There’s no greater feeling in the workplace than receiving recognition and praise for a job well done, especially when that praise is coming from your manager or senior leadership. A few words can make those late nights and early mornings seem completely worth it. While you may be tempted to bask in the temporary praise before moving on to the next project, take some time to capture the kudos and add to your LinkedIn profile for the rest of your network to see. In this blog post we’ll share how to ask for and get a great LinkedIn recommendation.
LinkedIn recommendations – while not necessary to achieve Linkedin all-star status – can be the icing on the cake when it comes to creating a strong LinkedIn profile. If you haven’t taken advantage of LinkedIn recommendations, now is the perfect time. Here are a few pointers on how to ask for, and get, a kick-butt LinkedIn recommendation. It’s easier than you might think and can be a great way to enhance your profile.
When Asking for a LinkedIn Recommendation, Timing is Everything
There’s no time like the present when it comes to making the ask for a LinkedIn recommendation. Once your project, internship or job has been completed and your manager gives positive feedback, take that as your cue to make your ask for the recommendation. This will ensure that your manager’s positive feelings about your work are fresh. It will also aid his or her memory around your specific contributions, accomplishments or project details.
Timing is also important because your manager will likely be busy thinking about the next big thing. Before he or she adds new priorities to the master checklist, you need to make the ask. Otherwise you risk being bumped to the bottom of your manager’s priority list. Delays in your ask will only work against you so seize the day and consider this part of your personal priority checklist for every project close-out with a new manager.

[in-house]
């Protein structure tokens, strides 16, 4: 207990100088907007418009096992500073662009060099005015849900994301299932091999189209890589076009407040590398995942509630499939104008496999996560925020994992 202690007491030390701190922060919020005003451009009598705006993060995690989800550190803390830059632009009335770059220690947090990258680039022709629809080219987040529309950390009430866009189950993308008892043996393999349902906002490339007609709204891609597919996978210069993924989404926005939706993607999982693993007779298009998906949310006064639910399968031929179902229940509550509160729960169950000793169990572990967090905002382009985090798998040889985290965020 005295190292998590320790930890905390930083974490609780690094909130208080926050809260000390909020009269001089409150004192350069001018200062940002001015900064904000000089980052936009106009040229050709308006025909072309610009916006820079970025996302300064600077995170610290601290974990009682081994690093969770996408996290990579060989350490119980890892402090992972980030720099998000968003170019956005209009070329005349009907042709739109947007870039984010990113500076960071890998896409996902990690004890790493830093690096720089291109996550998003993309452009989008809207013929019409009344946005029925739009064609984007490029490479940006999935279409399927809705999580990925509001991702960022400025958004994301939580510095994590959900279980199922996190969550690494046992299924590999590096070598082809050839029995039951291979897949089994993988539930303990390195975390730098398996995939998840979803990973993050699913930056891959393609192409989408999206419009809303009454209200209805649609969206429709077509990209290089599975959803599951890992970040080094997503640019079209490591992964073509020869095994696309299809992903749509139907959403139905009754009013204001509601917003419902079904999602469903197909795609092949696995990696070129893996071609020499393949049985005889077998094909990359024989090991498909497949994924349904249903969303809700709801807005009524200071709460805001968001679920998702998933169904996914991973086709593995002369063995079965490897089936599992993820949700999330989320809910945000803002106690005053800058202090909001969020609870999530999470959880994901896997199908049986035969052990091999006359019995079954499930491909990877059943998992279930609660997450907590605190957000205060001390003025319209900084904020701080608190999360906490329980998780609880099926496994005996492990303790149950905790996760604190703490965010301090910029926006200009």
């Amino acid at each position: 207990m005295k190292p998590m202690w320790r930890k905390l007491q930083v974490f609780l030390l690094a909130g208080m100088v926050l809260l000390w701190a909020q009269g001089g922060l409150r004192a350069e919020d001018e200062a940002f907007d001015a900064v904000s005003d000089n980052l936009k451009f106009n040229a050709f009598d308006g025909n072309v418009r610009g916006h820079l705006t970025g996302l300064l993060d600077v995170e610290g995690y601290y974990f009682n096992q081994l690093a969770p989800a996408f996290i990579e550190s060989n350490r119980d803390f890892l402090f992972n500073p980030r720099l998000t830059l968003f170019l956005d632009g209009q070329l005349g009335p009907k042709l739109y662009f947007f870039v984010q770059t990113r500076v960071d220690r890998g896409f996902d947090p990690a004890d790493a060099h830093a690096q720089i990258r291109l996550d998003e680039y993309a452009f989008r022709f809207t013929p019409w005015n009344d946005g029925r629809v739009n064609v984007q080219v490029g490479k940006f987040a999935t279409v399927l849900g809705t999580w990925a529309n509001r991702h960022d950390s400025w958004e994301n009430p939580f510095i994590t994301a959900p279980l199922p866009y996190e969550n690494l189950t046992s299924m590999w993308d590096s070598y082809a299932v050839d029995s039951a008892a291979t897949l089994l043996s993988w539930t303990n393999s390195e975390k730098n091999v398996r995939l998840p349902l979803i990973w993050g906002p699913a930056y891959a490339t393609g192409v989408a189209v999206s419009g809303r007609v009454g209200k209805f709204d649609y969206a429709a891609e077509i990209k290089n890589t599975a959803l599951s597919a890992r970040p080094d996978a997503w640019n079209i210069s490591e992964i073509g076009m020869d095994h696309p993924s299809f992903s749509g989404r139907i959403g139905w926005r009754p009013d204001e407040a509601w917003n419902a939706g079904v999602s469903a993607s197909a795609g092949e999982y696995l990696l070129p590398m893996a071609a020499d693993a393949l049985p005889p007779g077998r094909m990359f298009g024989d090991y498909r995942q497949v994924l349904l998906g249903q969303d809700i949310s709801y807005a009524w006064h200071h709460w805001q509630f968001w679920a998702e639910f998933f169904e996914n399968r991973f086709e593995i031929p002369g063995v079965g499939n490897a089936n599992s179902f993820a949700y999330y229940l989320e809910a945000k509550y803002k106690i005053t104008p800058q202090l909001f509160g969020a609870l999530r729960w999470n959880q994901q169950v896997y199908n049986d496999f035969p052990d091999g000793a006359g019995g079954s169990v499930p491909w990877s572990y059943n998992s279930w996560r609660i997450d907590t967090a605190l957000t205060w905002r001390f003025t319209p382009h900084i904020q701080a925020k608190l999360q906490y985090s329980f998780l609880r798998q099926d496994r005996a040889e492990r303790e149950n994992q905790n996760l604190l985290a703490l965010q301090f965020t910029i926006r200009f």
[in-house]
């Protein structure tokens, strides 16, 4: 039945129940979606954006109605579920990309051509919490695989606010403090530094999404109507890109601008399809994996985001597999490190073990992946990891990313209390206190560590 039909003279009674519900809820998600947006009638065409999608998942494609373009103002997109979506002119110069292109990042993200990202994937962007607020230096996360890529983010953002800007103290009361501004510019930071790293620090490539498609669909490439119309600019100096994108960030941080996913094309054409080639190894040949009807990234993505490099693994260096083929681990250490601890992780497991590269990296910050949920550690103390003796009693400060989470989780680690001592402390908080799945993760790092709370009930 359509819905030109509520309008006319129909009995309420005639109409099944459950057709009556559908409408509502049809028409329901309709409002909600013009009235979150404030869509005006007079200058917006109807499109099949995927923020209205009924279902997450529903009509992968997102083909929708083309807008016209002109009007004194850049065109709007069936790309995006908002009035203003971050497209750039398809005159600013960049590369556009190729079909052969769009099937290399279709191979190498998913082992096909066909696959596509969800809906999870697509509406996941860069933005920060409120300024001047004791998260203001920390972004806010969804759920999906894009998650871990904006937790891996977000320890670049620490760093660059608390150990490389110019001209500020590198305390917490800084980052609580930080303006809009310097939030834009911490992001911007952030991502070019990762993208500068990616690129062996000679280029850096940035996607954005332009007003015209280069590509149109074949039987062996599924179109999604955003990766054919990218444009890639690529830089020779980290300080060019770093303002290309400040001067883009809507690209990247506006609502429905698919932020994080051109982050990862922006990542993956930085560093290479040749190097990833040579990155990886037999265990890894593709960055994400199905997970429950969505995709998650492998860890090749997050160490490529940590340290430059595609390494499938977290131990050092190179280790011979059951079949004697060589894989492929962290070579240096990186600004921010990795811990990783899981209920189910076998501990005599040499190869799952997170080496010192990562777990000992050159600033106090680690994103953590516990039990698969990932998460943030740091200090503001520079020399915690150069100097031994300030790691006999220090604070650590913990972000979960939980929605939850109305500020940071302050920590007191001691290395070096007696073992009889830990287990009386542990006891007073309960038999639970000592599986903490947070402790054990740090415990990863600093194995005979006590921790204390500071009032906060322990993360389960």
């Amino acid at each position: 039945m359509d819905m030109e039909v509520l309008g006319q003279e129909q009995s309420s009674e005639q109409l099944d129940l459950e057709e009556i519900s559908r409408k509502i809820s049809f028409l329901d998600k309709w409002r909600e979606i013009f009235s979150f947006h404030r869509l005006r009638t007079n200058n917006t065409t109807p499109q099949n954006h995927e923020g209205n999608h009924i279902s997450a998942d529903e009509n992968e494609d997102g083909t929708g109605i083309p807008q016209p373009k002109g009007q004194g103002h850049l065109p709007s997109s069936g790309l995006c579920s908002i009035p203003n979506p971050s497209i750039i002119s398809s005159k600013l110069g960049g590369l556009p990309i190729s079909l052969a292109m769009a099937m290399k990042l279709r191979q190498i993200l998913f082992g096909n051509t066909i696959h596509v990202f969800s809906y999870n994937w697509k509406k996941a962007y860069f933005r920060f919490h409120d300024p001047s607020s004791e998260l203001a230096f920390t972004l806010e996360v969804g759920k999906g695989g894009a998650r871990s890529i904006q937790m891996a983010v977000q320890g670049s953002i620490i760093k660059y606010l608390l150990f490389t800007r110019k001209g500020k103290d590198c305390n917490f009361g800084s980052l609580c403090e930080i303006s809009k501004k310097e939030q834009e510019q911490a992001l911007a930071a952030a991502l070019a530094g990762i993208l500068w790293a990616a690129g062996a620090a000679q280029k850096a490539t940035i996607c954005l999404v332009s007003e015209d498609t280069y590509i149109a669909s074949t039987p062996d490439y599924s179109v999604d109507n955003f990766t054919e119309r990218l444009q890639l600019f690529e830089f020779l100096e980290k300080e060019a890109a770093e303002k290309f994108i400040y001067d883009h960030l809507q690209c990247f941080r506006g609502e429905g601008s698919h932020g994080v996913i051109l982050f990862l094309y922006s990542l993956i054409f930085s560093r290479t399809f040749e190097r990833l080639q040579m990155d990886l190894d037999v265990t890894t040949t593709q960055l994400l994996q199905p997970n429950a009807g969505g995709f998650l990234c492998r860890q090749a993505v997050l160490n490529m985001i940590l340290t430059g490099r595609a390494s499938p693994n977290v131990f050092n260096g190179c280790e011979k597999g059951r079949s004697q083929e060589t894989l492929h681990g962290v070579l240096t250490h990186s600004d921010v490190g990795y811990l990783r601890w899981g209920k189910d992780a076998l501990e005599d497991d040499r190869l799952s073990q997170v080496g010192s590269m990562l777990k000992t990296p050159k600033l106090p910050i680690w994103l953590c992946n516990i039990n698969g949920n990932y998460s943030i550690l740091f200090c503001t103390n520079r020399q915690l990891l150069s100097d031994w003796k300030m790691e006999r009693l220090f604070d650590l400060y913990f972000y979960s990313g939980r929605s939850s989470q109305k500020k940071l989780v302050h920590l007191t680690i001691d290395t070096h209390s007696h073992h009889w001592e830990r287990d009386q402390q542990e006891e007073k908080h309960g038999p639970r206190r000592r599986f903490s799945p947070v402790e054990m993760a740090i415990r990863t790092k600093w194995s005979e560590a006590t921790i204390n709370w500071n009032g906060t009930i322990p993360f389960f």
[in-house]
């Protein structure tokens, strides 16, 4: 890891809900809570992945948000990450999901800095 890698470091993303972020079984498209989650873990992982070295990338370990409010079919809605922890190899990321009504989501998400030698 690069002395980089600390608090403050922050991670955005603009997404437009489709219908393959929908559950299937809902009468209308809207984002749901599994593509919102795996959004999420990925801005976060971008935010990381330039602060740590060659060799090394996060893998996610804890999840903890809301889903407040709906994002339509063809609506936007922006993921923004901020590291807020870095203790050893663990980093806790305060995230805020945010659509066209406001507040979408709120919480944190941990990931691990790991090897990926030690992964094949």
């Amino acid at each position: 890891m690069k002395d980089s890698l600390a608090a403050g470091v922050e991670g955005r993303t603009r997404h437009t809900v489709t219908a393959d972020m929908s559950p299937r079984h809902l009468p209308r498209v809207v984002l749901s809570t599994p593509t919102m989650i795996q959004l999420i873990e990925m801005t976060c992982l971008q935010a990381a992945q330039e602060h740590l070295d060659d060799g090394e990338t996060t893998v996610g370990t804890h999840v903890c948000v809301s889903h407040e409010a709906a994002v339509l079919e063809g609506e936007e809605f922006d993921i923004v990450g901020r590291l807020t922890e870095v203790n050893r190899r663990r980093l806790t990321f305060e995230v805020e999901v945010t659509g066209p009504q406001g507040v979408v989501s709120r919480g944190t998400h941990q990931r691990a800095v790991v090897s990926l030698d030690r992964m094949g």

Make the Ask in Person Before Sending a LinkedIn Recommendation Request
LinkedIn makes the recommendation request as easy as one click of a button. However you’ll want to consider the receiving end. Specifically think about the dangers that exist when relying on any form of e-request. Emails and virtual messaging can tend to be lost, forgotten or given low priority in overloaded inboxes. And face it, as much as you gave your heart and soul to the project, your recommendation will likely not be high priority compared to the fires your manager may have to deal with.
Therefore, when your manager gives you praise, respond with humble gratitude and appreciation for the recognition. Then make a brief request to capture the praise in writing via a LinkedIn recommendation. If your manager gives you praise via email, find a time to bump into him or her to share your response of gratitude and recommendation request. This strategy will allow you to get your manager’s full attention. It will also allow you to get their commitment in person. This small amount of face-time will pay off huge in the manager’s mind. It will result in a greater sense of urgency on his/her part to complete the task.
Own the Ask & Set the Stage for Follow Up
When you are asking for the recommendation in person, it’s important that you take full control of the conversation and process. It is your job to set the expectations and next steps in a way that is easy for your manager to achieve. This a a courtesy to your manager so he or she can make a mental note of what is required. Once your manager agrees to write your recommendation, close the conversation with a sincere “thank you” followed by:
“In terms of next steps, I will send you a request via LinkedIn’s recommendation feature. You can expect it by [insert timeline for sending request]. Would that be okay or would you prefer the request via email?”